Dale: Thank you for the comment and the related links. I generally agree that markets can be an effective means to regulate and facilitate innovation. I also agree that, as with any business venture, the risk of failure is part of innovating and doing business. I am not, however, comfortable relying solely on the markets; we know they are imperfect and that information asymmetry exists. Accordingly, I think we need some regulation to supplement the markets, particularly on issues of disclosure. Best regards, Michelle.

  4. Michelle Harner says:

    Maryland Conservatarian:

    Thank you for the comment. I actually debated about using that term because I do believe some regulation is necessary in this context. And I also believe that the regulation could be structured so as not to stifle innovation. Nevertheless, I ultimately chose to use the term “Hobson’s choice” because I think that is what we face. Whether it is political pressure or the reactive nature of this type of regulation, I suspect that any regulation would be somewhat paternalistic and tend to suppress innovation. Thus, explaining the innovation/regulation problem as a “take it or leave it” proposition seemed appropriate to me.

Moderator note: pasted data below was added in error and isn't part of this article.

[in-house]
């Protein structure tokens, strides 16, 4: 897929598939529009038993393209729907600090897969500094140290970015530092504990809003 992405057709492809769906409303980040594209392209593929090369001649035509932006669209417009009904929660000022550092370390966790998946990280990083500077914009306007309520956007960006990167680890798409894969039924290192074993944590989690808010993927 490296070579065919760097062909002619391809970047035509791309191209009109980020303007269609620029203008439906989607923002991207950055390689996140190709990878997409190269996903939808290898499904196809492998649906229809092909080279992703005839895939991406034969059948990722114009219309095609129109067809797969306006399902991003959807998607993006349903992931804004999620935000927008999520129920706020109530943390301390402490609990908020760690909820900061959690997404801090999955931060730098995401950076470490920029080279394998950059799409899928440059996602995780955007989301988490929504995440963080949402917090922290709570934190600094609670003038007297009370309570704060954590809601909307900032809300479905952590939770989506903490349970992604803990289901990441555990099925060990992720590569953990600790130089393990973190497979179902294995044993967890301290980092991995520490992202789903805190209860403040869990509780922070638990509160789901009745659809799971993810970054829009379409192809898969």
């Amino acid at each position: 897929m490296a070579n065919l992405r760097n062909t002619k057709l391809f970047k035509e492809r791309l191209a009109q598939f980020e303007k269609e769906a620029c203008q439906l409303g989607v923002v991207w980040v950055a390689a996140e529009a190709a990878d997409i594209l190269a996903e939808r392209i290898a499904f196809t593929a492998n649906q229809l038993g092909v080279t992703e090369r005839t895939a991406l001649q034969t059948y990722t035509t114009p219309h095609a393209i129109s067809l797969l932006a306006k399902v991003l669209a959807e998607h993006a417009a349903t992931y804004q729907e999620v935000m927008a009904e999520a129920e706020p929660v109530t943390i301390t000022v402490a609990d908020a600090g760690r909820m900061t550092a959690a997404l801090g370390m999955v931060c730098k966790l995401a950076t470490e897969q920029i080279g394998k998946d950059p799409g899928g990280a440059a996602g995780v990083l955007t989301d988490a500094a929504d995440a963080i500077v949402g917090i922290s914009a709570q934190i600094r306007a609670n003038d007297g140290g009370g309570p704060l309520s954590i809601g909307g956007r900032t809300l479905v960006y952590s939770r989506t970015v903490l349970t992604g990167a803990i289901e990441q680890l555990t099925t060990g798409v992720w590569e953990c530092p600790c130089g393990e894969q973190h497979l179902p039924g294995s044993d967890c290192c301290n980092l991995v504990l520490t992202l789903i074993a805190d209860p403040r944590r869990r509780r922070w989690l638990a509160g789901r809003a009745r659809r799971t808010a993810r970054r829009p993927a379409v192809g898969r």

Best regards, Michelle.

  5. A.J. Sutter says:

    The word “innovation” has been endowed with such positive connotations in the rhetoric of capitalism that talking about regulating it may give some people the creeps, or even seem to be a profanation. If one replaced the word with the phrase “commercialization of inventions,” it might be easier to think clearly about it.

    There’s something to be said for being slow to adopt “innovations.” For one thing, we often should think a bit more about the consequences before we rush in, as illustrated by Danielle’s recent post about Google Buzz. For another, they tend to have much more longevity than we think: our world is still shaped to a substantial degree by radio, cars, powered flight, telephony, and X-rays — all developed over 100 years ago. (Binary code dates back to Leibniz in the 17th Century.) And bicycles are still the best-selling vehicles in the world, even in the USA.

    An important part of our re-think should be to re-evaluate the precautionary principle. This also involves a re-think of cost-benefit analysis, especially to recognize that its American implementation is far from “objective,” and never was intended to be close (See Theodore Porter’s Trust in Numbers (Princeton 1996)). Our current bias with CBA is to allow innovation unless you can prove that the costs outweigh the benefits; perhaps the burden of proof should be reversed more often. See also various works by Donald Kraybill on how the Amish adopt new technologies into their culture.

  6. Michelle Harner says:


    Thank you for this very thoughtful and informative comment. I think you raise several great points. I also would note the need to view most innovations as constantly evolving. For example, many of the credit derivative products that contributed to the most recent economic crisis actually protected many of the major financial institutions from significant losses during the tech bubble in the early 2000s. Thoughtful implementation and use of innovations should continue even after the adoption or acceptance of the product.

    Best regards, Michelle.